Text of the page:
1. Glossary
  2. Crawlers
  3. Rel Canonical Tag

Rel Canonical Tag

Rel=canonical element, or the canonical link

A rel=canonical tag is a snippet of HTML code which marks up web pages that are at risk of being interpreted as duplicate content. By implementing this tag in pages with similar or identical content, webmasters are able to convey to search engines which is the original page—the ‘canonical link’—and which are subsequent copies. The canonical link, established as the preferred version, is given ranking priority over the copies, thus avoiding duplicate content issues.

In SEO, content is king. Generating new, fresh, relevant content for your blog or website should be at the heart of your digital marketing strategy. However, every now and then, a website can find itself needing to use the exact same content more than once across their site, or even across multiple sites.

Google and other search engines will consider this duplicate content. But for many businesses some duplication is inevitable, for instance when there are only subtle variations on a product or when press releases are published identically across different platforms.

Most duplicate content, Google understands, isn’t a result of webmasters trying to manipulate search results. In 2013, Google spokesman Matt Cutts stated that there is no penalty for duplicate content, but that it can be detrimental to your website’s position on search results pages.

In order to avoid this, you need to make it absolutely clear to search engines which URL is the original version of content—the one you value the most—and which are the subsequent copies. Your SEO agency will be able to spot potential duplication issues and help you to identify which pages should be marked as copies, and which as the original.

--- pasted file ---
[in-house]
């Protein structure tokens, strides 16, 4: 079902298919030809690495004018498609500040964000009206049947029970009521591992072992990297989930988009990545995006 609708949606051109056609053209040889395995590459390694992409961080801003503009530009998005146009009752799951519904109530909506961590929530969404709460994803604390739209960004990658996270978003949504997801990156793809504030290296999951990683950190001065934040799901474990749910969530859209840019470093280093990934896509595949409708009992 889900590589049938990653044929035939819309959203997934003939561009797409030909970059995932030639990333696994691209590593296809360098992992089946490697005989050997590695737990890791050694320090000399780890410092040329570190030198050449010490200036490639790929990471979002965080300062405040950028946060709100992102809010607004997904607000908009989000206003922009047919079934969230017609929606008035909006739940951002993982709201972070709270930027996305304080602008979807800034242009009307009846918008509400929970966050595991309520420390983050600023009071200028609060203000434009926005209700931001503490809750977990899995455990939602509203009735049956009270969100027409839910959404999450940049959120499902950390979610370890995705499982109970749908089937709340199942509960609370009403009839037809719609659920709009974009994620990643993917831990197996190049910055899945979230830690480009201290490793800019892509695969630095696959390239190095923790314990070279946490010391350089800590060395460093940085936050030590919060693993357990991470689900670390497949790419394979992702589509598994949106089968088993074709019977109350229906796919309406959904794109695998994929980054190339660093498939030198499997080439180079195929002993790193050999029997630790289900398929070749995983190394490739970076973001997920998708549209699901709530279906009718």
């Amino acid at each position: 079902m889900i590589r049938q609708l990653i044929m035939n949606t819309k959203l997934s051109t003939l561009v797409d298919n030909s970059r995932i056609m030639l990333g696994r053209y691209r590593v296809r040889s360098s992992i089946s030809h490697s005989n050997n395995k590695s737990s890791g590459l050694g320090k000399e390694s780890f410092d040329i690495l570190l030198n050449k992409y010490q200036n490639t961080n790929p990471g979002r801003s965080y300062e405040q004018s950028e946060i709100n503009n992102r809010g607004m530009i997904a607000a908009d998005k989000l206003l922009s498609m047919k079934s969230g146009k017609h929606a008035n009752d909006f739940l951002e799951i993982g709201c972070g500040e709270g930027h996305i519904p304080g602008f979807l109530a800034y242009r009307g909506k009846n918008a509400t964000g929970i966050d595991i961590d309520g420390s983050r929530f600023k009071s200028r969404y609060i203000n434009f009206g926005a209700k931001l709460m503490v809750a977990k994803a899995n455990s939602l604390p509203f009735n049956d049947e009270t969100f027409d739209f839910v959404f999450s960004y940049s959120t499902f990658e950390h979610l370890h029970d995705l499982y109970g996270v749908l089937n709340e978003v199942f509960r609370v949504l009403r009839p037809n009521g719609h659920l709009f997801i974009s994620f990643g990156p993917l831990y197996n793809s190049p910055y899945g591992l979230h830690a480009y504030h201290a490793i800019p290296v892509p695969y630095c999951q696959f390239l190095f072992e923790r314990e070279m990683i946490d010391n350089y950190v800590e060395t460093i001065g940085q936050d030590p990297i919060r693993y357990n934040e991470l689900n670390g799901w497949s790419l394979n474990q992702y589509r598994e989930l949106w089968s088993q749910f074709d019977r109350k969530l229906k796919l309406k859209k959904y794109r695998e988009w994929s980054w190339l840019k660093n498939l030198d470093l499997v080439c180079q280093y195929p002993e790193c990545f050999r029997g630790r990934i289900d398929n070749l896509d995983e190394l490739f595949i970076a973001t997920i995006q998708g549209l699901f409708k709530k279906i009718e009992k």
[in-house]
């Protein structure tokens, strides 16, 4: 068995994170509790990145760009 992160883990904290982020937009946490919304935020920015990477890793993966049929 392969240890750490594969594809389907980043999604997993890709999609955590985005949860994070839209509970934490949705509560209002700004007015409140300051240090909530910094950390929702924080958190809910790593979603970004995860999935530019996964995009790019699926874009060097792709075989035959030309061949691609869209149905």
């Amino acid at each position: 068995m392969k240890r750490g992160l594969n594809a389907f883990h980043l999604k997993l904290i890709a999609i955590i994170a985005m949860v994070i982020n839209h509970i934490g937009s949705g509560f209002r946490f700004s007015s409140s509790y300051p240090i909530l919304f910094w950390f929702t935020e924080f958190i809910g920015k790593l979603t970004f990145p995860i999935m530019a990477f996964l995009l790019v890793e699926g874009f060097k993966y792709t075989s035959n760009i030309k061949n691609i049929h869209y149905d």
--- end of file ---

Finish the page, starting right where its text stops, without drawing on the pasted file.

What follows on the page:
This is where rel=canonical comes into play.

Put simply, the rel=canonical tag is a way of labelling your content for search engines. It’s a line of HTML code which, when placed correctly on a page with duplicate copy, tells the search engine to give all SEO credit to the original version.

In this way, website curators are able to channel all the link metrics, such as backlinks and page authority, into the original, rather than diluting it across multiple pages and causing internal competition. This original page will, therefore, rank highest in search so you should make sure you are selecting the best, most valuable version to mark as canonical.

Website structure and user navigation can also put website curators in a position where duplicate content is necessary. We see this issue occur most often on e-commerce sites like Shopify where a single product may have several different URLs depending on how the user reached the product page through the site.

For instance:

Route & URL 1: http://www.example.co.uk/gift-ideas/men/product/
Route & URL 2: http://www.example.co.uk/applicances/product

Here’s an example of how the rel=canonical tag would appear in the header of a duplicate page:

<link rel=“canonical” href=”http://www.example.co.uk/preferred-version/” />

The link included in the code is the URL location of the original copy, it is the canonical link.

Choosing the canonical link

The content you choose to mark as the original should be the version you value most. There are a number of factors which could influence your decision, such as the appearance of the page and the tidiness of the URL. A shorter URL, such as Route & URL in the above example, is often preferable.

If there are no obvious differentiating factors, then your marketing or SEO agency should be able to identify which page is attracting the highest volume of traffic or ranking best in search. They would then suggest adding a canonical tag to this page for maximum SEO benefits.

SEO and canonical links

A rel=canonical isn’t a mandatory search engine requirement, but from an SEO perspective it’s hugely important. While you are unlikely to be penalised for duplicate content, if crawlers don’t know which page to show in search then they may show the wrong one, or neither. This could affect your overall site visibility and traffic. If you have duplicate content, then remove it, control or change it.